Given the fact that the EU puts itself into opposition to Russia and is faced with a serious transformation in the aftermath of Brexit, Russia finds it more convenient to find common ground on a bilateral level with separate European countries that are relatively friendly to Moscow and have a history of successful partnership. Moscow believes that it would be reasonable now to build up the relations with important European stakeholders such as France, taking into account the diplomatic approach of Paris and its readiness to come up with a compromise. However, the perception that a new French president will be pro-Russia is wrong.

The same applies to Trump as well.

Many agree that the anti-terrorism cum could bring the Western nations together. It became a matter of political routine for Paris-Moscow bilateral relations. The two leaders will discuss it and, probably, look at the problem from a different angle. Yet it is also hardly likely to be the key topic during the Russian president’s visit to France.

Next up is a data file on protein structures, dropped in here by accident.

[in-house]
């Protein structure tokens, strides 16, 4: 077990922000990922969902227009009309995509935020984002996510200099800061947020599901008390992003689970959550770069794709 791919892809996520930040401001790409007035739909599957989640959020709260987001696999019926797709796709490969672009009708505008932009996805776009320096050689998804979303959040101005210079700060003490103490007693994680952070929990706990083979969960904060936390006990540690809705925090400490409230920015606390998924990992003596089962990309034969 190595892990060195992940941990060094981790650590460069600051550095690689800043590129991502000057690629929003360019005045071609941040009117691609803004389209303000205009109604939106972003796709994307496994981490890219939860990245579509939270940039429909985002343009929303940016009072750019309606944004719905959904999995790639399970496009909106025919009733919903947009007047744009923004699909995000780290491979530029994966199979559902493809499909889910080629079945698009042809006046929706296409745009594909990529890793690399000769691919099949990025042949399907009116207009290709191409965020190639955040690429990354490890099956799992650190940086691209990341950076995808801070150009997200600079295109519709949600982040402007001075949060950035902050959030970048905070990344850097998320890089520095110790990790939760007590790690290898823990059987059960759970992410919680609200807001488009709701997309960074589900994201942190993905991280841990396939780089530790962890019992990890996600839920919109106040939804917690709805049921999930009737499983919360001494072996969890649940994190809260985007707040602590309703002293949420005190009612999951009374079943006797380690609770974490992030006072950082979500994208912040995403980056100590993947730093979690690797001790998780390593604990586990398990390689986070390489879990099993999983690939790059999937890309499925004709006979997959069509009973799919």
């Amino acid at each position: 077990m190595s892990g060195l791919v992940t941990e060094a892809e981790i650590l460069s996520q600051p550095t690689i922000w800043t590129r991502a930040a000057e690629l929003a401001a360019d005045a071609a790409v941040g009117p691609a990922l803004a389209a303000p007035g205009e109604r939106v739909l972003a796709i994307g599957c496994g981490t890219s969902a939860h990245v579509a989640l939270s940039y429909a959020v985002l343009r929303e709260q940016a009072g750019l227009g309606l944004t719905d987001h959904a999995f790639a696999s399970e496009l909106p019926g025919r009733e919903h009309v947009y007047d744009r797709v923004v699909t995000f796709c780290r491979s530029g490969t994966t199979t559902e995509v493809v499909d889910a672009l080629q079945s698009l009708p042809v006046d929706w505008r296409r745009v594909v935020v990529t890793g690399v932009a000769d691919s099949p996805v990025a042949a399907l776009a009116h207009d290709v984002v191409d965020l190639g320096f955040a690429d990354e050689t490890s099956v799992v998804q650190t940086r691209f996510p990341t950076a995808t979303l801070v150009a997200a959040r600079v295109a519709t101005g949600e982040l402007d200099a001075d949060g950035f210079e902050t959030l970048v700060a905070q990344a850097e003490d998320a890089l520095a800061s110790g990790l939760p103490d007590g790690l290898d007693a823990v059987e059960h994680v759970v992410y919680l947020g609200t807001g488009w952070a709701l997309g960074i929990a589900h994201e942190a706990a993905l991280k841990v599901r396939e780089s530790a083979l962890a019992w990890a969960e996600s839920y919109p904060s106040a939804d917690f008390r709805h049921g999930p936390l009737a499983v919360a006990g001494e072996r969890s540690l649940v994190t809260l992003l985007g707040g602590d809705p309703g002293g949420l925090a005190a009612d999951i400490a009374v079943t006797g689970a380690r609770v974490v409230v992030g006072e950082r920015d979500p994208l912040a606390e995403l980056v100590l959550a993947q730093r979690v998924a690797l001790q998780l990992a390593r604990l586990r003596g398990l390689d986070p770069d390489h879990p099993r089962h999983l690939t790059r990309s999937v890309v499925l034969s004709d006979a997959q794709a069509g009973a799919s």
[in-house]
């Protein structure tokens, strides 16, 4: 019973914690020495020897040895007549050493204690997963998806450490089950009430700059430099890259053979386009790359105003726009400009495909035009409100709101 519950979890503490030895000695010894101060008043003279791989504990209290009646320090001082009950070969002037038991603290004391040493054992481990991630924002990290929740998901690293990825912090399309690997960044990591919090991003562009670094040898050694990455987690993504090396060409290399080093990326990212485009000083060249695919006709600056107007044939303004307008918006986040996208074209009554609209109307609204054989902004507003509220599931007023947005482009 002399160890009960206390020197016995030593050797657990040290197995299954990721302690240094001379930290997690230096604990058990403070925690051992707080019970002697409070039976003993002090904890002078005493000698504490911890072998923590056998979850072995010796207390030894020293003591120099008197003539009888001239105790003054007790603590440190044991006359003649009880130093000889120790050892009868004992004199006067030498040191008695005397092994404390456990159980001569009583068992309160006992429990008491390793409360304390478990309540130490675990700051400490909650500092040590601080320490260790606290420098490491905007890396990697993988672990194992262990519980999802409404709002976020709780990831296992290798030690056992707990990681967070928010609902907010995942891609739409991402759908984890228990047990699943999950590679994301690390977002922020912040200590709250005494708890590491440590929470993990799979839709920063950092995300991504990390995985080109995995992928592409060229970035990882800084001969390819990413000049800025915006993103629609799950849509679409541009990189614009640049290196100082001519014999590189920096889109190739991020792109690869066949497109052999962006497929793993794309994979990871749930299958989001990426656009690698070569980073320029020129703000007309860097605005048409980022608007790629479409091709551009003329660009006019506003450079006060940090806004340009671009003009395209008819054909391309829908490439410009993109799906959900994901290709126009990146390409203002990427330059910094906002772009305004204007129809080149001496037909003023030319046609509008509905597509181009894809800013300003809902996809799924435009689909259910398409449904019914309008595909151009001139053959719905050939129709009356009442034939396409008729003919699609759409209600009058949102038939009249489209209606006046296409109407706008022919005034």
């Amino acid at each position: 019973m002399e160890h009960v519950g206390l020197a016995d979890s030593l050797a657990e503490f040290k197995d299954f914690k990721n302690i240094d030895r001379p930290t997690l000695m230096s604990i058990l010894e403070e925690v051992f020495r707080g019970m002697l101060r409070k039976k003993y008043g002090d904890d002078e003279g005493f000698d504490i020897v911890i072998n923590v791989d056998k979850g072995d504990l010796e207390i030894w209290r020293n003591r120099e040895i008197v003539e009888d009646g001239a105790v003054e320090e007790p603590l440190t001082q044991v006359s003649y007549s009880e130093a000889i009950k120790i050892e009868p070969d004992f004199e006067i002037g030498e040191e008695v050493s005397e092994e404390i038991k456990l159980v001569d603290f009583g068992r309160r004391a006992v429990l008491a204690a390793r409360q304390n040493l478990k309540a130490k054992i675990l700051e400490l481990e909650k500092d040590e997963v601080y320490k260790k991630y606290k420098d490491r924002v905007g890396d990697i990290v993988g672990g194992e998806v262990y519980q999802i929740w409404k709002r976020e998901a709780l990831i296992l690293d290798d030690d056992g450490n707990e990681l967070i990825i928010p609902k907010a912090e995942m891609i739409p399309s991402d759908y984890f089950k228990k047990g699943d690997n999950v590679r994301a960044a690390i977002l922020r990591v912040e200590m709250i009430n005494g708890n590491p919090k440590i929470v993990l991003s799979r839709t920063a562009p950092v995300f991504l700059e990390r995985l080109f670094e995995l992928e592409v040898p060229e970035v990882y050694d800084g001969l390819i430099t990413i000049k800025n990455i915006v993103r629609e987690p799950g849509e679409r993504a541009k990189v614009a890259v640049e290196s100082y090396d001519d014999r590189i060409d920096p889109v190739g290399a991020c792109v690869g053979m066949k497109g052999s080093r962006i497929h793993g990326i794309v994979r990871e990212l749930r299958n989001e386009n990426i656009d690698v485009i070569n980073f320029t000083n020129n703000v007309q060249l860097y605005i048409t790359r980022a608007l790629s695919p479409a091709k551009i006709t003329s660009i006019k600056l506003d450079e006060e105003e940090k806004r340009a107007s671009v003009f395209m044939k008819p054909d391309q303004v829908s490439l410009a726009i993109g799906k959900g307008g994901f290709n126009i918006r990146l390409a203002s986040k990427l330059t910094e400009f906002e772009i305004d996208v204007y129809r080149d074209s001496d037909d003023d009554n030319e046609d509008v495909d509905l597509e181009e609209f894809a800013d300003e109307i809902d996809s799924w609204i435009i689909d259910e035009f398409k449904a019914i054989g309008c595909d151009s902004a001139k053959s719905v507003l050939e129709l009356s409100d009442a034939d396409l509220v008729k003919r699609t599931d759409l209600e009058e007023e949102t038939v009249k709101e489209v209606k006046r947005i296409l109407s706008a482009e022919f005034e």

Despite the numerous assumptions that Putin will try to persuade Hollande to lift the European sanctions during his visit, it might not be the key topic. Russia’s relations with the West and France, in particular, are not limited to lifting sanctions. The agenda of the Middle East and Syria is more relevant for bilateral relations and Putin could primarily discuss this with Hollande to end hostilities in Syria and make Mideast war free. .

Paris may not break ranks with EU or NATO solidarity, and won’t take steps that lead to the cancellation of the sanctions. Yet, Putin’s visit underlines the following trend: nations are no longer isolating Russia, but re-establishing links with it.